The data shows that Delawares economy is still floundering. While employment is starting to pick up, the unemployment rate is stuck at twice the historic average. And this despite the labor force dropping by more than 6,500 persons since the beginning of 2013. Transfer payments remain the driving component of slow growing personal income. The strain on Medicaid and food stamps continues to rise.
When asked about the states economy, the Governor typically replies with a string of anecdotes about Delaware companies that have recently added jobs or started up in the state. Certainly such anecdotes are commendable, and it is a rightful concern for a Governor. Yet it is like talking about a new dining room set while ignoring that the house is infested with termites.
According to the U.S. Department of Labor, Delaware adds 7,000 to 8,000 jobs every month. Almost 80% of these jobs come from the expansion of existing businesses and the remainder from start-ups and relocations. Simultaneously, Delaware loses over 7,000 jobs every month from existing businesses reducing their work forces or simply shutting the doors.
The headline grabbing economic development initiatives pale in the face of the underlying conditions that determine whether businesses will invest and grow in Delaware. Over the past decade the Delaware Strategic Fund has given out over $200 million in grants and loans. During the same time period Delaware businesses have invested over $57 billion.
In recent years the state has not sent encouraging signals to Delaware businesses. During the recession the state raised the gross receipts, personal income and franchise taxes and now refuses to roll the increases back. Delaware has one of the highest corporate income tax rates in the nation.
By every measure of performance the Delaware public schools are falling short, despite record spending per pupil.
Delaware continues to have industrial electric rates which are at least 20% above the national average and more than 25% above rivals such as North and South Carolina. Yet the state is driving up these rates through large rate payer subsidies to Bloom Energy.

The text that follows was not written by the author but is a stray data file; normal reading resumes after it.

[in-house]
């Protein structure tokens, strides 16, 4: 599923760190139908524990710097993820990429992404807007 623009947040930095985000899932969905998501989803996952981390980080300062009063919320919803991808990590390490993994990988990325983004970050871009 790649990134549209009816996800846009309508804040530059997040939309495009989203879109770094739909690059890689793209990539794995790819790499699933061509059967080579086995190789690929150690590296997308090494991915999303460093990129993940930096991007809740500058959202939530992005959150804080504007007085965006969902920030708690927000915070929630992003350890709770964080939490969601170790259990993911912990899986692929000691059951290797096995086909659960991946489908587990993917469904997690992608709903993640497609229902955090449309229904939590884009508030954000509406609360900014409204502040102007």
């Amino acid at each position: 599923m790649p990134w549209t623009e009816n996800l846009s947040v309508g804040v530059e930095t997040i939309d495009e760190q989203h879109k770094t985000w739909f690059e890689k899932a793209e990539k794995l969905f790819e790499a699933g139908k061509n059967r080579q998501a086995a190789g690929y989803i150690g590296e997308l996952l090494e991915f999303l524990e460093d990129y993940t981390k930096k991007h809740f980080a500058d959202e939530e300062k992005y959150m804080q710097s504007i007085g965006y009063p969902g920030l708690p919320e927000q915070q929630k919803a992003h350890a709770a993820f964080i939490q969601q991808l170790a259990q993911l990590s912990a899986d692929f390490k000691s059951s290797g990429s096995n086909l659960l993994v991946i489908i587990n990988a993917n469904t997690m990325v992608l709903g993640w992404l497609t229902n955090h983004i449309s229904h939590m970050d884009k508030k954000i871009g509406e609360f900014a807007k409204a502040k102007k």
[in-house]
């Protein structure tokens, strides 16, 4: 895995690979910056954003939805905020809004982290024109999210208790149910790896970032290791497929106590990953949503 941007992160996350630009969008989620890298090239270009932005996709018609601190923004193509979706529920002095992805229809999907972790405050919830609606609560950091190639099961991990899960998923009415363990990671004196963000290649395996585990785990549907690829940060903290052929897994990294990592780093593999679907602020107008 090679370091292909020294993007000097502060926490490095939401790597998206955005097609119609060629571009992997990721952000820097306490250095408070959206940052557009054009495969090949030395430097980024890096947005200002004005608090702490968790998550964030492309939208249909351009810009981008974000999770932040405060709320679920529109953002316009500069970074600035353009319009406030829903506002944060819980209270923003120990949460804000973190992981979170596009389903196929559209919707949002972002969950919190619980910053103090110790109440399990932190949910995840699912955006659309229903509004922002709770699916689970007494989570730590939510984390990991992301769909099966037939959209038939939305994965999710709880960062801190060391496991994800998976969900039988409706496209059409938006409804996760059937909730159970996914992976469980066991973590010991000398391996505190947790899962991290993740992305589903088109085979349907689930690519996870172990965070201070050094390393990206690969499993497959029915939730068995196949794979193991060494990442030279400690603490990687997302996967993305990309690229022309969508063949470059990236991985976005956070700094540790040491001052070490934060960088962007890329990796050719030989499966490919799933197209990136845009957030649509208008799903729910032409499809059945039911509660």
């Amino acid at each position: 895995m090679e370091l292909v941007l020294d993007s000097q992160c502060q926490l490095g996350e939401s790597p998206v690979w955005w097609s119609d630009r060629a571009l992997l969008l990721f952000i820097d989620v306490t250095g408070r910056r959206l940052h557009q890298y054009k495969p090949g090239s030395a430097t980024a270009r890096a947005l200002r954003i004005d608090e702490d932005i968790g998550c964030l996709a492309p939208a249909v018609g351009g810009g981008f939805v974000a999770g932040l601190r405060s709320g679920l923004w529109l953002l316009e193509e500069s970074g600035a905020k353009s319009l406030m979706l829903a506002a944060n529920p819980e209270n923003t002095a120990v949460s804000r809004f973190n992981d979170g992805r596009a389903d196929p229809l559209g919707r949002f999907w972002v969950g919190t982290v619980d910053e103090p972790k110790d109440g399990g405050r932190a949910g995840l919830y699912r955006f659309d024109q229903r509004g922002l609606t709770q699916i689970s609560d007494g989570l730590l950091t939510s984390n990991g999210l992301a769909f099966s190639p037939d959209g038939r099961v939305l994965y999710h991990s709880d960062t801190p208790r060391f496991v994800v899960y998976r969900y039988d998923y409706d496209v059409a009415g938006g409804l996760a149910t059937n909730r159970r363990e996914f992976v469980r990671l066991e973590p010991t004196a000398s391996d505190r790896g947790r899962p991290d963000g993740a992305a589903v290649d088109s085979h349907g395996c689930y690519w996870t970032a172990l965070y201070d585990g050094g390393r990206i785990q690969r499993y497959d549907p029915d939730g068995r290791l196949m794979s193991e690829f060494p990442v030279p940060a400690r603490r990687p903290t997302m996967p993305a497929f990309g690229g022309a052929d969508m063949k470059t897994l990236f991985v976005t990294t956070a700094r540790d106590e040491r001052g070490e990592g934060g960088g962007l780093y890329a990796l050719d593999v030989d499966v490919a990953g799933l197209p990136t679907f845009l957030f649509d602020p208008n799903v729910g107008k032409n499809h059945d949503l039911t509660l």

The teachers unions and building and trade unions appear to have substantial influence in state government, and Delaware has no right to work law enforcing freedom to work.
A good case in point of economic development by headline is the proposed data center and power plant project on the former Chrysler site in Newark. The initial public presentation in Newark was full of surprises.
First, during the presentation it was revealed that Data Center LLC had been engaged in privately in discussions with public officials for over two and a half years before bringing in the public.
Second, Data Center LLCs "intends" to capture at least 45% of the power plants harmful CO2 emissions with a technology that is "in development" and cannot be revealed because it is "proprietary."
Third, Data Center LLC cannot use the Bloom boxes from its fellow tenant because it is financially unfeasible.
The Governor states that opposition to the data center project is subjective and, if successful, will damage Delawares reputation as a place for economic development. Even more astounding, the Governor says that such projects should not be put to a public vote.
State officials have already been told by corporate relocation professionals that Delaware does not make it past the first round for consideration because of the poor quality of its public schools and its high energy costs. Higher taxes compound the problem.
Rather than putting the muscle of the state behind another chancy project, the Governor and legislators should commit to reversing the underlying conditions that constrain real economic recovery in Delaware.
Dr. John E. Stapleford
Director, Center for Economic Policy and Analysis